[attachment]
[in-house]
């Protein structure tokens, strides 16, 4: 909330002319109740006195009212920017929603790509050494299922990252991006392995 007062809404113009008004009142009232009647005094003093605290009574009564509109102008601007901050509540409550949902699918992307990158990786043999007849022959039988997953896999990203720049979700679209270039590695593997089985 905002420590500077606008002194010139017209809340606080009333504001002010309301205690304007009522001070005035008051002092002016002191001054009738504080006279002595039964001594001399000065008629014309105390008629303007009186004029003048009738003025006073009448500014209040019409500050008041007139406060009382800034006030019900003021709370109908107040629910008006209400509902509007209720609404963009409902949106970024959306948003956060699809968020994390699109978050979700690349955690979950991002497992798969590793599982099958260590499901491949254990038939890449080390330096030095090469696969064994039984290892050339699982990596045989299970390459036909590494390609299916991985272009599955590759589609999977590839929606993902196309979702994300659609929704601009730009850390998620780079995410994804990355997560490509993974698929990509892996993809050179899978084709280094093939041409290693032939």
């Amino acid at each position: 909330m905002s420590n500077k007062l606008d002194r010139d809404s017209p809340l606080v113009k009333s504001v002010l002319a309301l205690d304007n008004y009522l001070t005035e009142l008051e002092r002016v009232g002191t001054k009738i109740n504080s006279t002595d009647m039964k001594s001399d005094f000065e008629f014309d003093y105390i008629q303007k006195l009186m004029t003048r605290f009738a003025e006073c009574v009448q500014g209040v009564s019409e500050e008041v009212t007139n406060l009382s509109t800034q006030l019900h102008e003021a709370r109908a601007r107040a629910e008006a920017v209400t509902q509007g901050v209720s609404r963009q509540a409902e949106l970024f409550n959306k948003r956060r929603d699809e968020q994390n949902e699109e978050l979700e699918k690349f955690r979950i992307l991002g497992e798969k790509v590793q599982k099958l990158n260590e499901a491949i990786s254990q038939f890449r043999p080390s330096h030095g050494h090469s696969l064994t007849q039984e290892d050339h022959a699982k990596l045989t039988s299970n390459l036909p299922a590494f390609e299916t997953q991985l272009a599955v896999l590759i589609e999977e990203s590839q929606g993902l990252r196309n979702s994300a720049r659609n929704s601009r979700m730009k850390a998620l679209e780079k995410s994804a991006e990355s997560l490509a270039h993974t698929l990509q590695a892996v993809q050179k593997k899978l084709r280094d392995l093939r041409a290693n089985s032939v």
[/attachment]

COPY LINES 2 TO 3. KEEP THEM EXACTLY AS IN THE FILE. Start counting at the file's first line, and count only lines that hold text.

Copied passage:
């Protein structure tokens, strides 16, 4: 909330002319109740006195009212920017929603790509050494299922990252991006392995 007062809404113009008004009142009232009647005094003093605290009574009564509109102008601007901050509540409550949902699918992307990158990786043999007849022959039988997953896999990203720049979700679209270039590695593997089985 905002420590500077606008002194010139017209809340606080009333504001002010309301205690304007009522001070005035008051002092002016002191001054009738504080006279002595039964001594001399000065008629014309105390008629303007009186004029003048009738003025006073009448500014209040019409500050008041007139406060009382800034006030019900003021709370109908107040629910008006209400509902509007209720609404963009409902949106970024959306948003956060699809968020994390699109978050979700690349955690979950991002497992798969590793599982099958260590499901491949254990038939890449080390330096030095090469696969064994039984290892050339699982990596045989299970390459036909590494390609299916991985272009599955590759589609999977590839929606993902196309979702994300659609929704601009730009850390998620780079995410994804990355997560490509993974698929990509892996993809050179899978084709280094093939041409290693032939």
């Amino acid at each position: 909330m905002s420590n500077k007062l606008d002194r010139d809404s017209p809340l606080v113009k009333s504001v002010l002319a309301l205690d304007n008004y009522l001070t005035e009142l008051e002092r002016v009232g002191t001054k009738i109740n504080s006279t002595d009647m039964k001594s001399d005094f000065e008629f014309d003093y105390i008629q303007k006195l009186m004029t003048r605290f009738a003025e006073c009574v009448q500014g209040v009564s019409e500050e008041v009212t007139n406060l009382s509109t800034q006030l019900h102008e003021a709370r109908a601007r107040a629910e008006a920017v209400t509902q509007g901050v209720s609404r963009q509540a409902e949106l970024f409550n959306k948003r956060r929603d699809e968020q994390n949902e699109e978050l979700e699918k690349f955690r979950i992307l991002g497992e798969k790509v590793q599982k099958l990158n260590e499901a491949i990786s254990q038939f890449r043999p080390s330096h030095g050494h090469s696969l064994t007849q039984e290892d050339h022959a699982k990596l045989t039988s299970n390459l036909p299922a590494f390609e299916t997953q991985l272009a599955v896999l590759i589609e999977e990203s590839q929606g993902l990252r196309n979702s994300a720049r659609n929704s601009r979700m730009k850390a998620l679209e780079k995410s994804a991006e990355s997560l490509a270039h993974t698929l990509q590695a892996v993809q050179k593997k899978l084709r280094d392995l093939r041409a290693n089985s032939v």